BBC Radio 4 Today dips into the environment

I listen to the Today programme a lot – I’m awake at those hours and I’m interested in politics and current affairs. I sometimes wince at the tone and content of their environmental coverage. If this programme had the same standards of challenge and enquiry on environmental matters as it does on sometimes trvial events in the Westminster village then it would be so much better. At least it would for me.

But sometimes you need the environment – not for sustenance, not for mental health but to fill up your programme on election day when you can’t talk about politics. And so we had two items on Thursday, both of which interested me. One was about insect numbers and featured the incomparable Matt Shardlow and the other featured Great Tits and featured the incomparable Wytham Woods on the edge of Oxford.

Matt got a very generous 5 minutes (https://www.bbc.co.uk/sounds/play/m0016xtw, 52-57mins) to describe the study, its results and its significance. He did well with a mixture of facts and explanation. It’s important stuff and, as he said, rather mirrors the results of a (let’s admit it) much more rigorous (but let’s point out) rather serendipitous study in Germany. I liked the fact that Buglife had found a way to go back to the similar study that the RSPB had carried out in 2007 with a splatometer – I wish we’d carried on with that method but we didn’t. Probably my fault!

The second piece was a strange celebration of the Wytham Great Tit study to which I was a tiny contributor over 40 years ago. In that piece, which also got its very generous 5 minutes, (https://www.bbc.co.uk/sounds/play/m0016xtw, 2h:45- 2h:50mins) the message seemed to be that spring had got three weeks earlier and that the Great Tits were coping fine with climate change. That is indeed true, as I understand the science. It was great, for me at least, to hear the voice of Prof Chris Perrins FRS who has led much of the Wytham study, and much else besides, for many decades. By the way, he’ll be 87 on Wednesday and he sounded pretty good for it. But this piece failed to take the rather obvious opportunity of contrasting how well Great Tits had coped with the seasons shifting with how badly a whole load of other insectivorous woodland species have coped.

The ‘Great Tits are fine with shifting seasons’ study was mentioned on each of the news bulletins between 6am and 9am yet the ‘Insects are disappearing’ study just got its slot before most of the world had tuned in. This struck me as being the wrong way round.

Should we feel privileged to have heard about nature twice in the same day on Today? If so, roll on the next election day. I wish Today could raise its game on the environment.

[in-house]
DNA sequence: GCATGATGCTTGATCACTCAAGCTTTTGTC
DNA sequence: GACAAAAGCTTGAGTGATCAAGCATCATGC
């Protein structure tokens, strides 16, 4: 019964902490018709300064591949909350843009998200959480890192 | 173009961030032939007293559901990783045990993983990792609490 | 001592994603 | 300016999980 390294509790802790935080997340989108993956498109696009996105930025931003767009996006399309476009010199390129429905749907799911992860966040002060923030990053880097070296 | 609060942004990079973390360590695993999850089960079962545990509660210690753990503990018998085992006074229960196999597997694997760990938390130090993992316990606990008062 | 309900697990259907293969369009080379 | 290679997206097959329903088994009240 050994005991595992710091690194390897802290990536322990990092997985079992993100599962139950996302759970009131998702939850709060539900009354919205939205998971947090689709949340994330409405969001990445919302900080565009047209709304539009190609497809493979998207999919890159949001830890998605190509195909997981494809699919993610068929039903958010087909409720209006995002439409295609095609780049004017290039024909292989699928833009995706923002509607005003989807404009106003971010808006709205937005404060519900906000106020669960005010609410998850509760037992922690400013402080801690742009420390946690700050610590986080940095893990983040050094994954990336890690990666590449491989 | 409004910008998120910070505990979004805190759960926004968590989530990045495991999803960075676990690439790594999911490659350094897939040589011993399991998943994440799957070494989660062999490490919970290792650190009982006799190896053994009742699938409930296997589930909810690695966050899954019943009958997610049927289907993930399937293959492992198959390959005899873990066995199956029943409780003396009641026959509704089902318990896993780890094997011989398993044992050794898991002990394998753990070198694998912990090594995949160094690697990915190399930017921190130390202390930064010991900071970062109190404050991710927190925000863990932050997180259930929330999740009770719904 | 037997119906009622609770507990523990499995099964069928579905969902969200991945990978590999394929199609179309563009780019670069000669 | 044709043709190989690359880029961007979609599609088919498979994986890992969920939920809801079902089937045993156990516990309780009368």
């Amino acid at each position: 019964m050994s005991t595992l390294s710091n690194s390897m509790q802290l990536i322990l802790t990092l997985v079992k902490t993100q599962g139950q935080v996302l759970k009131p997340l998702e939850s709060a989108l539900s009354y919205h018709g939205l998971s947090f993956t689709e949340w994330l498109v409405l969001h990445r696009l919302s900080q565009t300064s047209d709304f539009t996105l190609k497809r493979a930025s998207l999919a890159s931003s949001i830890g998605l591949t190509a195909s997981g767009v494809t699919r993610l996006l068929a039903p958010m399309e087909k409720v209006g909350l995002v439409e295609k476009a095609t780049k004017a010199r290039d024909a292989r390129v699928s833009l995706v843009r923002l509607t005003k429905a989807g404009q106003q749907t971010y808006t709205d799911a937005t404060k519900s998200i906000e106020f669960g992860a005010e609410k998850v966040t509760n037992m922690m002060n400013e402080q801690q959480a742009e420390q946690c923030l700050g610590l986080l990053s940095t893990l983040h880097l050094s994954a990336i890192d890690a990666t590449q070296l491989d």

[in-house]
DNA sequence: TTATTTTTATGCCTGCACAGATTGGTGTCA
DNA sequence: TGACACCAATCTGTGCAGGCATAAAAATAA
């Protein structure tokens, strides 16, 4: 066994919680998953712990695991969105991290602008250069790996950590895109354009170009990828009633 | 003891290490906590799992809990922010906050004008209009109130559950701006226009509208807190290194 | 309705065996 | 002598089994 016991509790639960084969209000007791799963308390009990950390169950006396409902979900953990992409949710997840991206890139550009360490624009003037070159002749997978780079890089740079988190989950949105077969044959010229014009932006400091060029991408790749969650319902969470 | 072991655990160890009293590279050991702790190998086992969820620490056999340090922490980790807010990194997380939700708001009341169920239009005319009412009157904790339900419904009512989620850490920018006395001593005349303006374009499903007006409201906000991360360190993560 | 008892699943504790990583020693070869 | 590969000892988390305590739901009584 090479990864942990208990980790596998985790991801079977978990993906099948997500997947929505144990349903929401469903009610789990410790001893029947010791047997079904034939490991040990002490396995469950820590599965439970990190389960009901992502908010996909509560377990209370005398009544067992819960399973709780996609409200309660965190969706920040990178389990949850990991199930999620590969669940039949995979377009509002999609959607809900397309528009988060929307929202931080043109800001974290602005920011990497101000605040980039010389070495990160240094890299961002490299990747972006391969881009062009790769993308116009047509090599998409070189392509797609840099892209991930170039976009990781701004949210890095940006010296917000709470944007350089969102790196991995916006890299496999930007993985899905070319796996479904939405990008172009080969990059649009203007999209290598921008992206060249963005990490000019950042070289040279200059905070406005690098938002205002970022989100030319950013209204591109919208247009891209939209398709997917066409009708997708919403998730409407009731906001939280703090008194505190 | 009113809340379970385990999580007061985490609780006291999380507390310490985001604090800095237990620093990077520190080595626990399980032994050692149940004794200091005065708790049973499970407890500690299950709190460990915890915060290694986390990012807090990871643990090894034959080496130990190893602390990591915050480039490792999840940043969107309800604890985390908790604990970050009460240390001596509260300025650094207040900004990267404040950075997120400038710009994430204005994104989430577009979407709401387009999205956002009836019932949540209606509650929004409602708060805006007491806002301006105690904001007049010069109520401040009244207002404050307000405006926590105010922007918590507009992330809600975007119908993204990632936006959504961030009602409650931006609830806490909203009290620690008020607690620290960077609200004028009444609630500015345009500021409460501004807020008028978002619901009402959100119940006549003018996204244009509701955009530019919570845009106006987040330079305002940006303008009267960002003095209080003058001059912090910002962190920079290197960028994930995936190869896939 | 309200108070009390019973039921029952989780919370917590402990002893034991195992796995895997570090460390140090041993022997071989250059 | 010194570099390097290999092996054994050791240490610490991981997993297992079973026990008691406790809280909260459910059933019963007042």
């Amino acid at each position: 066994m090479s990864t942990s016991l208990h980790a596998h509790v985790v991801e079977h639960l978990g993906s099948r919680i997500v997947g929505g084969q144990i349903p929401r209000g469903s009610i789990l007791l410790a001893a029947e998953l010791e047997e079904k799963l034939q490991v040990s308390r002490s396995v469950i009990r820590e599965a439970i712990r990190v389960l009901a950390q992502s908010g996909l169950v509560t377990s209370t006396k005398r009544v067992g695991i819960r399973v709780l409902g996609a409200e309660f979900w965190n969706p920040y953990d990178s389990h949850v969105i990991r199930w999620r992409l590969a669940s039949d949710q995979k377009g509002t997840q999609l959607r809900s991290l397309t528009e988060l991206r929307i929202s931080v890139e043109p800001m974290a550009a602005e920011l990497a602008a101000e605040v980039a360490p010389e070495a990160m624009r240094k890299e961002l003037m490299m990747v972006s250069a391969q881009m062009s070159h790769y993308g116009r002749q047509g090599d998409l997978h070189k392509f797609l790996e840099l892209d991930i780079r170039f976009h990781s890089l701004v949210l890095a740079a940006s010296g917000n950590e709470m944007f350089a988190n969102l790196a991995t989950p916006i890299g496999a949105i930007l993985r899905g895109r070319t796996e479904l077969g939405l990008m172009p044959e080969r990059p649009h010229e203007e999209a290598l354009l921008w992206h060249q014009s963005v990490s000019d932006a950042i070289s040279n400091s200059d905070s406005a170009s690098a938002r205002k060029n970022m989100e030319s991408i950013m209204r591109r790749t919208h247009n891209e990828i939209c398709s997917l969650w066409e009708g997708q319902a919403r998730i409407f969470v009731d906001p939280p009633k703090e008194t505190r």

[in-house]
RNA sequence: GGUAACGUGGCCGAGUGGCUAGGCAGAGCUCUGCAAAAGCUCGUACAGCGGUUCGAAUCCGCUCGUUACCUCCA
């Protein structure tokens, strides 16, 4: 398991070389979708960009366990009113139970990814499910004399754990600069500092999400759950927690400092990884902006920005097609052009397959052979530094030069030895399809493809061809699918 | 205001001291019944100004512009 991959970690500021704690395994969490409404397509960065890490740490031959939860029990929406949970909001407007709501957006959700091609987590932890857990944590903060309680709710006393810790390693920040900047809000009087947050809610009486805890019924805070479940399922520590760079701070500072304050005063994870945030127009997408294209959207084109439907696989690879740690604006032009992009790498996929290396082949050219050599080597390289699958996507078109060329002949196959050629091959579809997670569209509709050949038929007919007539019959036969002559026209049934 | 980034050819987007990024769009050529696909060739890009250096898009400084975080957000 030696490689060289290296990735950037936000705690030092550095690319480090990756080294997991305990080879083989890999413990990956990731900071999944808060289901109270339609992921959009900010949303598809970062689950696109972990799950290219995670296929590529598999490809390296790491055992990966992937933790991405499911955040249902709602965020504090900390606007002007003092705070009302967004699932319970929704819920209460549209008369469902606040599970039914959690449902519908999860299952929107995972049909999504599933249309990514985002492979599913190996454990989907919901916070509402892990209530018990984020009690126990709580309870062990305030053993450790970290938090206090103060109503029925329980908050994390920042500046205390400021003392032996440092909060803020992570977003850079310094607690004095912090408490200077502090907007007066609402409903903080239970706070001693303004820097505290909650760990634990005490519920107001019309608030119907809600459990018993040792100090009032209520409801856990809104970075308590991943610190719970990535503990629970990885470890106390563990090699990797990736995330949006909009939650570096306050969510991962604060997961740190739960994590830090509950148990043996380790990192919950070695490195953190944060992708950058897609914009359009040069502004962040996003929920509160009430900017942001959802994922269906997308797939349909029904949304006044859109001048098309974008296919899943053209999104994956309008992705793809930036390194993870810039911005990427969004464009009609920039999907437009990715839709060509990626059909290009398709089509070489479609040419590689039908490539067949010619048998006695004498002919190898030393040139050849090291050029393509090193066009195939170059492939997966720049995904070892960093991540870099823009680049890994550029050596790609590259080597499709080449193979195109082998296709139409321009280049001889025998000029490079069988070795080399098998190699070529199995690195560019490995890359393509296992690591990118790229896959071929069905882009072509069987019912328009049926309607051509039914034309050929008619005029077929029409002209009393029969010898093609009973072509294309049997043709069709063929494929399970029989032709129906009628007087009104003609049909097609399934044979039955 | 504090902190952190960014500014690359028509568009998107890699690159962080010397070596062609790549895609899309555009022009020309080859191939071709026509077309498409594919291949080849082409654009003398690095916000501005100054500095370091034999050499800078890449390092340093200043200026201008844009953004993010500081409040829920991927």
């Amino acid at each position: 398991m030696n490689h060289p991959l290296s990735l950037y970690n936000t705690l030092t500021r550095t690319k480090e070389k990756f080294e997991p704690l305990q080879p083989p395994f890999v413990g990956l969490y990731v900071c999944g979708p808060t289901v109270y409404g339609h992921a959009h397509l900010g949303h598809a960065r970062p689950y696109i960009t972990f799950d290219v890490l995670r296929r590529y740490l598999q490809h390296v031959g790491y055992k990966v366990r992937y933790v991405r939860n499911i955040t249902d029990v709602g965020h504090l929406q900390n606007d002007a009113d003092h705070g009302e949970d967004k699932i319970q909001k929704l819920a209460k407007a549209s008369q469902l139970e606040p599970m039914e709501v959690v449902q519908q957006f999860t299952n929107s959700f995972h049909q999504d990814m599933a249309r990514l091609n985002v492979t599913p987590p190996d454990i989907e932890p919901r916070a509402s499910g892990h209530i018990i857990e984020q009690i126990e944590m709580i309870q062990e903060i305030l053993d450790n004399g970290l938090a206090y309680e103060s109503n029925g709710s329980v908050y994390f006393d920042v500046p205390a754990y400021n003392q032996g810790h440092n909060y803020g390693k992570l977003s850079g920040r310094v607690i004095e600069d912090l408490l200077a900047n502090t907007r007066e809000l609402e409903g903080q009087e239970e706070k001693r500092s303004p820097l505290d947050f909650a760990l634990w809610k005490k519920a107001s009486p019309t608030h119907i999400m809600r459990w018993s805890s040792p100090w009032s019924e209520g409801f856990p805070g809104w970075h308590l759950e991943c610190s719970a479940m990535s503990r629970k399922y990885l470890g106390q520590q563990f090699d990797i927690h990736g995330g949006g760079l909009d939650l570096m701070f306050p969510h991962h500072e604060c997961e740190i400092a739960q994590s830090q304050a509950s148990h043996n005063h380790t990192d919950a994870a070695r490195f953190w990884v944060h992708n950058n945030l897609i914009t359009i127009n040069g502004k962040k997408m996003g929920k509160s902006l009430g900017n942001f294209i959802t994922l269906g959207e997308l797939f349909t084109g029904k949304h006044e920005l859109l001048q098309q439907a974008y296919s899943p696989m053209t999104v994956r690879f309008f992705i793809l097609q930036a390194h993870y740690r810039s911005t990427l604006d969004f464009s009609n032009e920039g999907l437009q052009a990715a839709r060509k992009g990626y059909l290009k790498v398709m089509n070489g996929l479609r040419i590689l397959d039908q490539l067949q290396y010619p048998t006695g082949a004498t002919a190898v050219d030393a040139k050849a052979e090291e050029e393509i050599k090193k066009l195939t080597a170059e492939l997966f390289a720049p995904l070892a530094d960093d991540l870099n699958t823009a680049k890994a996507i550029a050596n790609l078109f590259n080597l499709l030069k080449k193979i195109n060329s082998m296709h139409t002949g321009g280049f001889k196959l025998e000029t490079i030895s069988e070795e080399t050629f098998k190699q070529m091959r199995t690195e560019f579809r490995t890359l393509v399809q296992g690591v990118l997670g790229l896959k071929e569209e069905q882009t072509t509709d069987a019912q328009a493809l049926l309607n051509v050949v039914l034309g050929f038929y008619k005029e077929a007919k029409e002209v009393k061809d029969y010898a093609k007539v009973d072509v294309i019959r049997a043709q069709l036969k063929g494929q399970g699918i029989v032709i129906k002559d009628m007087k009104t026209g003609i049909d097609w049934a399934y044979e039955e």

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6 Replies to “BBC Radio 4 Today dips into the environment”

  1. I am sorry to say I no longer have a great regard for the BBC. They can sometimes put on a good programme on wildlife or the environment but such programmes are few and far between. Their programmes on these subjects are often full of ignorance and pander to the dramatic and the drama with little regard to science. Further they insist on calling every programme a “show” unlike in the old days when it was called a programme. Wildlife and the environment are serious matters and subrects they should not be classed as a “shows “.
    One can still watch on the I player some of the Patrick Moore programmes of the Sky at Night made back in the 1960s. To my mind infinitely better presented and handled than the present efforts.

    1. Bruce Parry of ‘Tribe’ fame went to the BBC with an outline for a program which linked what and how we consume with the ecological destruction and displacement/compromising of indigenous communities he’s actually witnessed while making his TV series. Day by day the need to show this to the public grows more important and yet the BBC turned him down flat. That’s appalling.

      I have to say this is being compounded by environmental organisations who are increasingly taking the line that individuals can’t make a difference it’s all down to big business and government – conveniently allowing people to pass the buck. Considering the billions upon billions of pounds, dollars and yen pumped into advertising, market research, marketing and public relations to hook us ‘powerless’ individuals this is clearly a load of crap, but it’s the sort of ‘it’s not your fault it’s them’ approach taken by career politicians that too many environmental orgs seem to have adopted.

      The telly was never really particularly great at giving people pointers as to reducing their impact, but it’s got worse, it’s not even trying now. BBC Radio is a bit better with programs like Costing the Earth, but not that much and it’s not enough.

  2. They should do much, much better on so important a topic. Just shows where their priorities are.

  3. I too listen to the Today programme early in the morning and there often seems to be interesting stuff that you hear then that never gets repeated later in the day.

  4. Part of the item on Whytham was repeated on WATO. But Sarah Montague insisted on calling it With ham!. Annoying for locals!

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